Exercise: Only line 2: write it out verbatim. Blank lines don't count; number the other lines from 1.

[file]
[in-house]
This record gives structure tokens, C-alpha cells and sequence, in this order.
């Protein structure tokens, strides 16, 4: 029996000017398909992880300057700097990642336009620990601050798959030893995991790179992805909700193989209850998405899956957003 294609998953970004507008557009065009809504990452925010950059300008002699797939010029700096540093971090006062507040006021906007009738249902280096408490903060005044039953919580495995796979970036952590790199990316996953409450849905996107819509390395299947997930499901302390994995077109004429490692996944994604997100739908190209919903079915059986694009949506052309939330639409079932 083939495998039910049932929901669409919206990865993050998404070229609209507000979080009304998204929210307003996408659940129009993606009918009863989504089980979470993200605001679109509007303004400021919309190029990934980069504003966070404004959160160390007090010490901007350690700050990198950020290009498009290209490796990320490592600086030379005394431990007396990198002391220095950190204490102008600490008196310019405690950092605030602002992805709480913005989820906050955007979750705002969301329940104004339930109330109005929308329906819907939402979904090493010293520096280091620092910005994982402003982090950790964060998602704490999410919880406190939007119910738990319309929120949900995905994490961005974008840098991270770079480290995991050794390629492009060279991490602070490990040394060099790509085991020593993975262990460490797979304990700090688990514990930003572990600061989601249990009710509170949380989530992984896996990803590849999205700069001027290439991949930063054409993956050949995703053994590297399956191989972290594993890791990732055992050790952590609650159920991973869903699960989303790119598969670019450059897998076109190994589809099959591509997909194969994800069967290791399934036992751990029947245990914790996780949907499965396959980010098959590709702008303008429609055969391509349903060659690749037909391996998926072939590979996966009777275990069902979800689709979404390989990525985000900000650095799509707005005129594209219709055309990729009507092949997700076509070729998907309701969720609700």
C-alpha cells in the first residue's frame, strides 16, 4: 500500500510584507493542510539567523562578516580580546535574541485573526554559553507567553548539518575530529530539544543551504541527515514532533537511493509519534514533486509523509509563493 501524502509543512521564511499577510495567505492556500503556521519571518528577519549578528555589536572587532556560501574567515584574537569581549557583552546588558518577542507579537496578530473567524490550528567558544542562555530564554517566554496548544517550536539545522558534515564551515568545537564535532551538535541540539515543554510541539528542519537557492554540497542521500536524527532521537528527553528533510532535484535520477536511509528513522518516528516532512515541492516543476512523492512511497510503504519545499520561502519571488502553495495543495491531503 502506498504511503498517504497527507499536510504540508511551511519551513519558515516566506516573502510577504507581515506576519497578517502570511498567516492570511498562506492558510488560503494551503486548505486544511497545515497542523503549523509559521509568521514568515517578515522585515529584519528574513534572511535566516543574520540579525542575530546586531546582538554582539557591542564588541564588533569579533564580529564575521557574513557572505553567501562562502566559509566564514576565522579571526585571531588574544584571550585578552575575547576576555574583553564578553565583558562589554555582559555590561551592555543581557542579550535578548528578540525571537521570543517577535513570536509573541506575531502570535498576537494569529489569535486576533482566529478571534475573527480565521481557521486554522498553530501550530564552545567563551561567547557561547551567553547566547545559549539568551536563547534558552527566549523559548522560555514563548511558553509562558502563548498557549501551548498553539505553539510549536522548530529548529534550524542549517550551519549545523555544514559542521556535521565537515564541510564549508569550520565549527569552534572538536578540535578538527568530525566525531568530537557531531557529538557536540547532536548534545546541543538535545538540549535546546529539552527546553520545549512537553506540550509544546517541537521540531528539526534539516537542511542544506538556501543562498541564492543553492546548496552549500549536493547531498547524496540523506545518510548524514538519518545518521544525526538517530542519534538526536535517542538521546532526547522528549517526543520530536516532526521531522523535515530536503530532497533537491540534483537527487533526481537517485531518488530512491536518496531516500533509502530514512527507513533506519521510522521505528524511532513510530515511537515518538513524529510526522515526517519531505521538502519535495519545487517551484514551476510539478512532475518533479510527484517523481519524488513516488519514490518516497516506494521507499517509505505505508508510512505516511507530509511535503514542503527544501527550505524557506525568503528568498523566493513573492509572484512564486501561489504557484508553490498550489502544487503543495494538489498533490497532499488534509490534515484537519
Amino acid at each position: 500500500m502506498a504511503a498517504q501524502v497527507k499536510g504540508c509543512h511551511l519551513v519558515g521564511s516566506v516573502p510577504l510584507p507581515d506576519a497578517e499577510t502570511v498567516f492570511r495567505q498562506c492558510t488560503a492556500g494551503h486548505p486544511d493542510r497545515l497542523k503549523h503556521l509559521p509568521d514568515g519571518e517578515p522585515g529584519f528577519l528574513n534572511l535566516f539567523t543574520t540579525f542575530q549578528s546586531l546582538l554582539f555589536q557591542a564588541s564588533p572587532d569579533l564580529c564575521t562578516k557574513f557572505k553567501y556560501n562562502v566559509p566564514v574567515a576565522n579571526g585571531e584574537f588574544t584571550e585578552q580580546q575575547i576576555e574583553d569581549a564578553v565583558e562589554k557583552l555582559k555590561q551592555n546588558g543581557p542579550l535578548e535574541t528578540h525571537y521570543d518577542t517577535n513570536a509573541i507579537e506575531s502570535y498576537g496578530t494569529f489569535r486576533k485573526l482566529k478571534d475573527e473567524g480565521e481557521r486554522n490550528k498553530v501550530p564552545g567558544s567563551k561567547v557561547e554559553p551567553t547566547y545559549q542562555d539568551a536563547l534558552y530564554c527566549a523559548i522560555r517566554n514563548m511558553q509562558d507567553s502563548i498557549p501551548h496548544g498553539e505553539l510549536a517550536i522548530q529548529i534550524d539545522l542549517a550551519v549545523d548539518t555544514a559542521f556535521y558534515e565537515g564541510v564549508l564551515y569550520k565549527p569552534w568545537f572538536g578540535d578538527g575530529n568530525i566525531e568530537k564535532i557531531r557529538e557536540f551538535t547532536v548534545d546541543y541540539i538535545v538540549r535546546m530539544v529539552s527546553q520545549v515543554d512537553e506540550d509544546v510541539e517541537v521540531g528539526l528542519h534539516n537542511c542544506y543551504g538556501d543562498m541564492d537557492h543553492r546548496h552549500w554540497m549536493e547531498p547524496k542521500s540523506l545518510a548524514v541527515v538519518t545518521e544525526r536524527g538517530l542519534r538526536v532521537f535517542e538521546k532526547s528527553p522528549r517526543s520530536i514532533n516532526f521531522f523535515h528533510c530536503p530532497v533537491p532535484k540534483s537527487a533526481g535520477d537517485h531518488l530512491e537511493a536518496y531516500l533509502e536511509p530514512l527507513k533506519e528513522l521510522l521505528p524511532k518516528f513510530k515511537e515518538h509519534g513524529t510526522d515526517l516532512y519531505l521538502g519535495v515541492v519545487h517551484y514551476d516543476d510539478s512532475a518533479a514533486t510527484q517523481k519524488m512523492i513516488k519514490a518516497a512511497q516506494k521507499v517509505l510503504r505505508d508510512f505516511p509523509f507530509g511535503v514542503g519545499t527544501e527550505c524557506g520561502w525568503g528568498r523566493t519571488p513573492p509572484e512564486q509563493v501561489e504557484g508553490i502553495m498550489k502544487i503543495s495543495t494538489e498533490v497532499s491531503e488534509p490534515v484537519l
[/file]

This record gives structure tokens, C-alpha cells and sequence, in this order.